Plastics used for labelling are predominantly polypropylene (PP) which can be supplied white or clear. Other plastic materials such as PE are also available but cost considerably more than PP. Plastics are very durable and waterproof. They are suitable for outdoors environments and in some cases where the label may be subjected to high mechanical forces e.g. a tyre label stuck to a tyre being moved around a factory or warehouse.

Thermally printed labels on rolls

If you plan to print on demand with your labels, the labels may be supplied with blank areas that allow you to print specific information on demand. Sandwich labels are an example where a company may have a standard template that it can then print identification onto. This is a large market and Danro is experienced in supplying hundreds of sandwich labelling systems across the UK.

Your choice with respect to thermally printed labels on rolls is normally some form of direct thermal material. If you speak to us first we will give you impartial advice about what solution will work best for you. If the labels have a short shelf-life (say 3-6 months or less), then direct thermal is a suitable method of printing. For longer duration, we recommend wax or resin ribbons using the thermal transfer method of printing.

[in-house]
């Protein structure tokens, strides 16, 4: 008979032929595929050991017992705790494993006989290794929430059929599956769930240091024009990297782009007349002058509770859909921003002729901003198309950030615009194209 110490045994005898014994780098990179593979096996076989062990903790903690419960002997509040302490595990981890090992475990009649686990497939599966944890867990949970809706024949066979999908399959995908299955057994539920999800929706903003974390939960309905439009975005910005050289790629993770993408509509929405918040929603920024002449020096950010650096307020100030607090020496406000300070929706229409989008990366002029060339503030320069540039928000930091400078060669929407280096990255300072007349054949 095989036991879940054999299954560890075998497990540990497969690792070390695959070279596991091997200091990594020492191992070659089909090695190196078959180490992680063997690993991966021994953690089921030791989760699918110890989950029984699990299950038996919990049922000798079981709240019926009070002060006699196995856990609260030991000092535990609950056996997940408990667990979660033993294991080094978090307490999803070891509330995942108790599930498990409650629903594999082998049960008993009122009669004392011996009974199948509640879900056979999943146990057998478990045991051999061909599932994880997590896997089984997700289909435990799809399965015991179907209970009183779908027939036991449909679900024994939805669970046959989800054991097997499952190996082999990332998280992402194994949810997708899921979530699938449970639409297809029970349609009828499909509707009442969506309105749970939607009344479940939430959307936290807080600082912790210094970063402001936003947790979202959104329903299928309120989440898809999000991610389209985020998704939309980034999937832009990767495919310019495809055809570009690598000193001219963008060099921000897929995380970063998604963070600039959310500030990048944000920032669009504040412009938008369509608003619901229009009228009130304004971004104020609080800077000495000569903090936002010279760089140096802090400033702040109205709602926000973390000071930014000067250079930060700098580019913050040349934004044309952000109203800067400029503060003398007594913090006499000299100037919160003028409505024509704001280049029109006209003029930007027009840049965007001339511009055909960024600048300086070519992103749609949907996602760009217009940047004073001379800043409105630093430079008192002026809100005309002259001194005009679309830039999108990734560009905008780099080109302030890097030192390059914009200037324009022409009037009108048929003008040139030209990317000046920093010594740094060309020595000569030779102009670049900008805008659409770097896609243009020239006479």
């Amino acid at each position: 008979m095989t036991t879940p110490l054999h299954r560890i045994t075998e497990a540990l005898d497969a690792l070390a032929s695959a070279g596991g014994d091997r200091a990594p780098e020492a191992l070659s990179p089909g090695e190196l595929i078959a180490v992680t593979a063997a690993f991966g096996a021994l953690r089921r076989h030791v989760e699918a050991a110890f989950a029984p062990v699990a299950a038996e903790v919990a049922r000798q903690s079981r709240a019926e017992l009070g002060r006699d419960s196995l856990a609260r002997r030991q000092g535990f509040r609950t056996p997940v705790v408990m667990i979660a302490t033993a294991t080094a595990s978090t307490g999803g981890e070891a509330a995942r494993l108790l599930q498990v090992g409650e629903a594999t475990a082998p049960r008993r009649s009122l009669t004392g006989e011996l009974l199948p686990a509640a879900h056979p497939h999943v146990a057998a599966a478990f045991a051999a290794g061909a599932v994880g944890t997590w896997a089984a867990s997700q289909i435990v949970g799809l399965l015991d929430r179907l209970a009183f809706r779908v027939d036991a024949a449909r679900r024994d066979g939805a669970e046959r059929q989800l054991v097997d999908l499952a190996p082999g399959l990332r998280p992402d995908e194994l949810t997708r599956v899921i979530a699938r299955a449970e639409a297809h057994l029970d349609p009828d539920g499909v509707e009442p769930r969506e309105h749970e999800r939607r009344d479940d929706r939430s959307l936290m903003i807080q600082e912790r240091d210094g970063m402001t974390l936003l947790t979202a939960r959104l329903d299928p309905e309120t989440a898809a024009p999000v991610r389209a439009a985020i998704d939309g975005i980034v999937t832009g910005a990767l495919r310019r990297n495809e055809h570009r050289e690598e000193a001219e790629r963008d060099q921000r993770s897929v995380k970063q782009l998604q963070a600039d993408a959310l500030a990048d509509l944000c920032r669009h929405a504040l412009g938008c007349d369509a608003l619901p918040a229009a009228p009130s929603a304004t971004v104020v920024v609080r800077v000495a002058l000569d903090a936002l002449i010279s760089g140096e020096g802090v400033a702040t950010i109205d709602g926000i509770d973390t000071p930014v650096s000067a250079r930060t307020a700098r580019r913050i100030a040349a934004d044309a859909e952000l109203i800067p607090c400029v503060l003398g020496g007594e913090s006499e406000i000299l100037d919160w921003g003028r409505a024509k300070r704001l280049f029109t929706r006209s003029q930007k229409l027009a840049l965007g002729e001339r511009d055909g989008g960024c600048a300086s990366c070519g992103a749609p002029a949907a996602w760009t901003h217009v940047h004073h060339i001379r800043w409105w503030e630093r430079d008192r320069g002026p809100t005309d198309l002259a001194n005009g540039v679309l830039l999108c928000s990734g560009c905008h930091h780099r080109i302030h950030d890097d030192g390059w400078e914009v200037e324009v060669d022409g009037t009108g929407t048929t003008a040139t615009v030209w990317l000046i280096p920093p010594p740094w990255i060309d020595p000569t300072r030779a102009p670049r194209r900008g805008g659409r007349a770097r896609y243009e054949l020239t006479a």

Thermal transfer labels last for years as the wax or resin adheres to the label face. Direct thermal material fades over time and can become illegible after 12 months.

Adhesives for Labels on Rolls

There are four main adhesives we offer but specialist adhesives are available – just call us to discuss on 01332 865933.

Removable or Peelable adhesive is suitable for items that do not want to have a permanent label on them. Gifts and gift cards spring to mind as an example.

Permanent adhesive is suitable for around 90% of applications. Permanent adhesive works well at room temperatures and will stick fast to the item. If you attempt to remove a paper based label from an item with permanent adhesive, the paper will tear. It can be possible to remove plastic based materials with permanent adhesives as the plastic face material can be very strong.

Freezer adhesives are suitable for freezing temperatures. It is effectively a stronger version of a permanent adhesive. Freezer adhesives still only work well if the label is applied at room temperature and then frozen; not if applied to a frosted item as the frozen water will form a barrier between the label and the item.

High tack adhesives are suitable for specific conditions such as high mechanical force or wet surfaces. High tack adhesives are designed for specific roles so call us on 01332 865933 to discuss what your application is.

Orientation and Winding of your labels on rolls:

diagram of different labels on rolls winding optionsLabels can normally be described as having an inside winding or outside winding. This simply describes whether the label is facing inside the roll or outside the roll.

Orientation can be more difficult but if you look at the label, generally there will be a left side, right side, top an bottom that is evident from looking at the label. When describing the winding, we will often say head first or foot first to indicate top or bottom of the label. Alternatively, you can describe the label as left hand leading or right hand leading. The diagram shows how the orientations can be described.

So when buying labels, along with the shape and size, just make sure to include the 4 main specifications we need to know:

  • Material
  • Adhesive
  • Orientation
  • Winding

Give us a call to discuss on 01332 865933 or click the link or fill in the form: